There are two ways the word “chose” is used in the New Testament. One way is to describe those God has chosen for a special purpose. But the more common way is to describe those God has chosen for salvation:

2 Thessalonians 2:13 God CHOSE YOU…to be saved, through sanctification by the Spirit and belief in the truth.

When 1 Corinthians 1:27-28 describes who God chooses, it could very describe those chosen for salvation. But even if the verses are only about those God has chosen for a special purpose, it is hard to believe they could be chosen for a special purpose, without ending up being saved.

Sadly, our world singles out down syndrome babies to be aborted. Some parents take tests when they are pregnant to find out if they are having a down syndrome child so they can abort it. But God could have a special place for them in heaven. Maybe some mentally handicapped people go through this life despised, but God has a glorious eternity in store for them in his presence. And this thought blesses me.

When We Were Told We Were Having a Down Syndrome Child

Katie is pregnant with our tenth child, Hudson Taylor LaPierre. She received a message from the doctor that Hudson likely had down syndrome. A few weeks later Katie took a more accurate test that revealed Hudson likely does not have down syndrome.

During the weeks that we thought we were having a down syndrome child, we read medical literature and testimonies from people with down syndrome children to understand what it would be like for us. I also tried to find Scripture that related. Three encouraging truths emerged.

First, God Is Sovereign over Disabilities

Exodus 4:10 Moses said to the Lord, “Oh, my Lord, I am not eloquent, either in the past or since you have spoken to your servant, but I am slow of speech and of tongue.” 11 Then the Lord said to him, “Who has made man’s mouth? WHO MAKES HIM MUTE, OR DEAF, OR SEEING, OR BLIND? Is it not I, the Lord?

Although God mentioned the mute, death, or blind, it fits the spirit of the passage to include any disabilities, including children with down syndrome. It encouraged me that if we had a down syndrome child, it would not be an accident. God is as sovereign over the disabled as the abled.

I hope you can be encouraged by God’s sovereignty as well should you ever have a disabled child, or find yourself able to minister to someone with a disabled child.

Second, Disabilities Are not the Results of Parents’ Sins

John 9:1 [John] saw a man blind from birth. 2 [The] disciples asked, “Rabbi, who sinned, this man or his parents, that he was born blind?” 3 Jesus answered, “It was not that this man sinned, or his parents, but that THE WORKS OF GOD MIGHT BE DISPLAYED IN HIM.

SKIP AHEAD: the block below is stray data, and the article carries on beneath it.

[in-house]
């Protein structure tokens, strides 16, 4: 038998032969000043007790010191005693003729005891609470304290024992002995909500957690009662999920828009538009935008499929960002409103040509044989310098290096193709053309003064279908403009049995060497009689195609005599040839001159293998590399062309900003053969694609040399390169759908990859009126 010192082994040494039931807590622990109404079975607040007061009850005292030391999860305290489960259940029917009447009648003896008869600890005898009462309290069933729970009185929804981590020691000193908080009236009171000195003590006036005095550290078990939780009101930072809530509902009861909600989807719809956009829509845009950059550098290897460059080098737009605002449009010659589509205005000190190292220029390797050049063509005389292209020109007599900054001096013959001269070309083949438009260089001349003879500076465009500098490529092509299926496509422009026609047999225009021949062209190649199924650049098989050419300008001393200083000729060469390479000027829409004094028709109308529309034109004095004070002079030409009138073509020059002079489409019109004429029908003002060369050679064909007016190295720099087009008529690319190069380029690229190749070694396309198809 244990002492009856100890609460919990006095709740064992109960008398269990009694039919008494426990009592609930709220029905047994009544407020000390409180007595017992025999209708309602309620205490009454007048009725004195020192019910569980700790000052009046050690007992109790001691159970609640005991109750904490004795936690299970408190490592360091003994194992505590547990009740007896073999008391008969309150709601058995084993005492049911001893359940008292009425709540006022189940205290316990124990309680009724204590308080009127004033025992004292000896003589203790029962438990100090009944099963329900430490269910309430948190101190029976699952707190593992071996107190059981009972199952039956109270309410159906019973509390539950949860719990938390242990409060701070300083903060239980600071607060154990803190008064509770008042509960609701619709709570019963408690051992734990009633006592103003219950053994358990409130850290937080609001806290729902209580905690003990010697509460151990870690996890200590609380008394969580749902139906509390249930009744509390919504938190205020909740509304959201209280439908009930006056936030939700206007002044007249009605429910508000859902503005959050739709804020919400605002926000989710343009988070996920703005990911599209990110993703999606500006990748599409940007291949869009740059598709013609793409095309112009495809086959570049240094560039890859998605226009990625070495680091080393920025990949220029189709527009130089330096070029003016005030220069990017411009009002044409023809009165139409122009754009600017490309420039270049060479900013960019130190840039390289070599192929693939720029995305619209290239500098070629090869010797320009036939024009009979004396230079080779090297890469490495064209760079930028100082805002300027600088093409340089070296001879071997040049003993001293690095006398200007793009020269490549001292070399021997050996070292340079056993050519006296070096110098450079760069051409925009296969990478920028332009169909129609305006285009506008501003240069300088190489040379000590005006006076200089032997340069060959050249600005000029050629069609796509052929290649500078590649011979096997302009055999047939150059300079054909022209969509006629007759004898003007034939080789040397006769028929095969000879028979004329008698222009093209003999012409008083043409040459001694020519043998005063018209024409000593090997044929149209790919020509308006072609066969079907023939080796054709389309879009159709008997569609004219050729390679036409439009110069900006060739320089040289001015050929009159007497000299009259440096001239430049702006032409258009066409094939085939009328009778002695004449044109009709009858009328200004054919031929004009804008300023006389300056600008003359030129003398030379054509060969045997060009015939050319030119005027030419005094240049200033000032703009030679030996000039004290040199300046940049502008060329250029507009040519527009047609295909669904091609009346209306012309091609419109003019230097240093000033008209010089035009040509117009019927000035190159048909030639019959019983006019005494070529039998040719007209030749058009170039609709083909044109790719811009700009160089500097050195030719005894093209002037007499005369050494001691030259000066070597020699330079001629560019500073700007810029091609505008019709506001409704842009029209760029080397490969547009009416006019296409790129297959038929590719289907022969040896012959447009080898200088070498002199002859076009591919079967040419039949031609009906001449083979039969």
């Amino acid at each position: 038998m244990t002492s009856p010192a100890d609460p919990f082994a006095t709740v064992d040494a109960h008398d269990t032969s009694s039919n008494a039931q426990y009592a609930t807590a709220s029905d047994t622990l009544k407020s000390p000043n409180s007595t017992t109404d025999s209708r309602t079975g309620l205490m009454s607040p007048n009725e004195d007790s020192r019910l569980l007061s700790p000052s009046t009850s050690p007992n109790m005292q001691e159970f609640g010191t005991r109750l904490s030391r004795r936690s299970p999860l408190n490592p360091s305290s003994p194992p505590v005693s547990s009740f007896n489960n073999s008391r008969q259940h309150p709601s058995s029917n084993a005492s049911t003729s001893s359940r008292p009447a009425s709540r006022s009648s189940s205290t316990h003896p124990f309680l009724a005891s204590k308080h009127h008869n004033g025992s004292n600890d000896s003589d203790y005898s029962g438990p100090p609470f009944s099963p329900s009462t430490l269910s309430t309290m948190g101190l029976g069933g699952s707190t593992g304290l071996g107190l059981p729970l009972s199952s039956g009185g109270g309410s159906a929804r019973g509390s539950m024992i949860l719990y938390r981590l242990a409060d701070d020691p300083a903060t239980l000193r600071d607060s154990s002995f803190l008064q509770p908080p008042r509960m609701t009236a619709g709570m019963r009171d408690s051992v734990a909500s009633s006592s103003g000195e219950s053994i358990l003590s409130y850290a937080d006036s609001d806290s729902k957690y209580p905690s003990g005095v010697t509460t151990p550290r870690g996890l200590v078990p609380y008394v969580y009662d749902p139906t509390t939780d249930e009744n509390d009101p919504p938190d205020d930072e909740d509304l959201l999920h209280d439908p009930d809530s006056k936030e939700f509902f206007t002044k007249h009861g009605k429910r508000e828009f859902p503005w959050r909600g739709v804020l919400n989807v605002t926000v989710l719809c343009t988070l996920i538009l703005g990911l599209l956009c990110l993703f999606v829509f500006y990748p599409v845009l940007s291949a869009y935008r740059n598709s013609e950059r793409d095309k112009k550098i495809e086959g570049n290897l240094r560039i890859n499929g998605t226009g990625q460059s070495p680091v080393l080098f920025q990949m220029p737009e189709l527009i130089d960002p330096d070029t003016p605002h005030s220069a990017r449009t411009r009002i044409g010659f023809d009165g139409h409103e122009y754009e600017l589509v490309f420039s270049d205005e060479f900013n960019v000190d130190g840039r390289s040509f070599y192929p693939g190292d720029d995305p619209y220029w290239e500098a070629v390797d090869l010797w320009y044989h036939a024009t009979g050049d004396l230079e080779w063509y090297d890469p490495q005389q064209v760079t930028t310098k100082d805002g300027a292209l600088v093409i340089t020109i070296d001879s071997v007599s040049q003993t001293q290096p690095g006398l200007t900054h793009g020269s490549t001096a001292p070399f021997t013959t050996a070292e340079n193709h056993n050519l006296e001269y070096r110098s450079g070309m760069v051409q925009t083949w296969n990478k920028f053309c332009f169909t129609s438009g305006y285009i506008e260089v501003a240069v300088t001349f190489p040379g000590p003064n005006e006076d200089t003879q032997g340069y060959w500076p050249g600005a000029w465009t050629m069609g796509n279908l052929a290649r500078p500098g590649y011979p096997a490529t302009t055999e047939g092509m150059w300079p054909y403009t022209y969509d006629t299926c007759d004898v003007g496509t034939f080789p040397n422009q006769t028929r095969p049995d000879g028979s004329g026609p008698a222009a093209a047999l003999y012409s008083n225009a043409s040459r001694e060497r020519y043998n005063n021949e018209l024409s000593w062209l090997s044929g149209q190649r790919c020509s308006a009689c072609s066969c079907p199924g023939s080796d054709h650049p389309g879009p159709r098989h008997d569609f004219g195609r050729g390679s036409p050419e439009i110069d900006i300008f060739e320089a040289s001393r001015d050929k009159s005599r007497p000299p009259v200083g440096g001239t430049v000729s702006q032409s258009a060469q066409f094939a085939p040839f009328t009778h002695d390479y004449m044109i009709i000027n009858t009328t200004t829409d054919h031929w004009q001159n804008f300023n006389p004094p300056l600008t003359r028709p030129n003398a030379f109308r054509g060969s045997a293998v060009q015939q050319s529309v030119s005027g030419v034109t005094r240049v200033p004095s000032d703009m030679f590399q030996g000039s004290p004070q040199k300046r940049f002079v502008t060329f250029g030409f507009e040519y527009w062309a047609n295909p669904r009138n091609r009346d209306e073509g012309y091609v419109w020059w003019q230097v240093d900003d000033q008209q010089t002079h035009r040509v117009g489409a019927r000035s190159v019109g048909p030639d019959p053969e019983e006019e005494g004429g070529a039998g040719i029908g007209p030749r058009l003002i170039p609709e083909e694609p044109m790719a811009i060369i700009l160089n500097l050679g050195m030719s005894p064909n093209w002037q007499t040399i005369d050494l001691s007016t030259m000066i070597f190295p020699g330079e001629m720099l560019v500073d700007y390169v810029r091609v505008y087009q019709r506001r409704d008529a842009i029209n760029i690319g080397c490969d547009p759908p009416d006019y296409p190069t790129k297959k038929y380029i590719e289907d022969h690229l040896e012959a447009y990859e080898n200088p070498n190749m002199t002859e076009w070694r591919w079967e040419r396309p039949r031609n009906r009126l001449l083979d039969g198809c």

The disciples assumed that the man’s blindness could have been a result of his parents’ sin. Many parents with a disabled children might think they did something wrong. Katie even did this, because she read that a baby’s likelihood for down syndrome is increased if the mother is stressed. But Jesus quickly corrected that thinking with the disciples and I believe he would with us as well.

This encouraged me, and I hope it encourages you as well, that if parents ever have disabled children they should never wonder if the child’s disability was caused by something they did wrong.

Third, God Wants to Use Disabilities for His Glory

Jesus’s response encouraged me not just to see the child as a gift from God, but even the accompanying disability as a gift from God, because of the way he would use it. God uses disabilities to “display [his] works in [them.]”

As Katie and I were reading about having a down syndrome child, it became evident that our lives would change, not just for a few years, but more than likely for the rest of our lives. People with down syndrome children often care for the child for the rest of its life.

I shared with Katie that there would be wonderful ways God would use this child in our family and our church family. Even though it seems like our 10th child probably does not have down syndrome, if the Lord ever chooses to bless our family or church family with a down syndrome child, I believe he will use that child in beautiful ways that we can’t imagine.

Do you have a question or thought? If so, please let me know. I do my best to respond to each comment.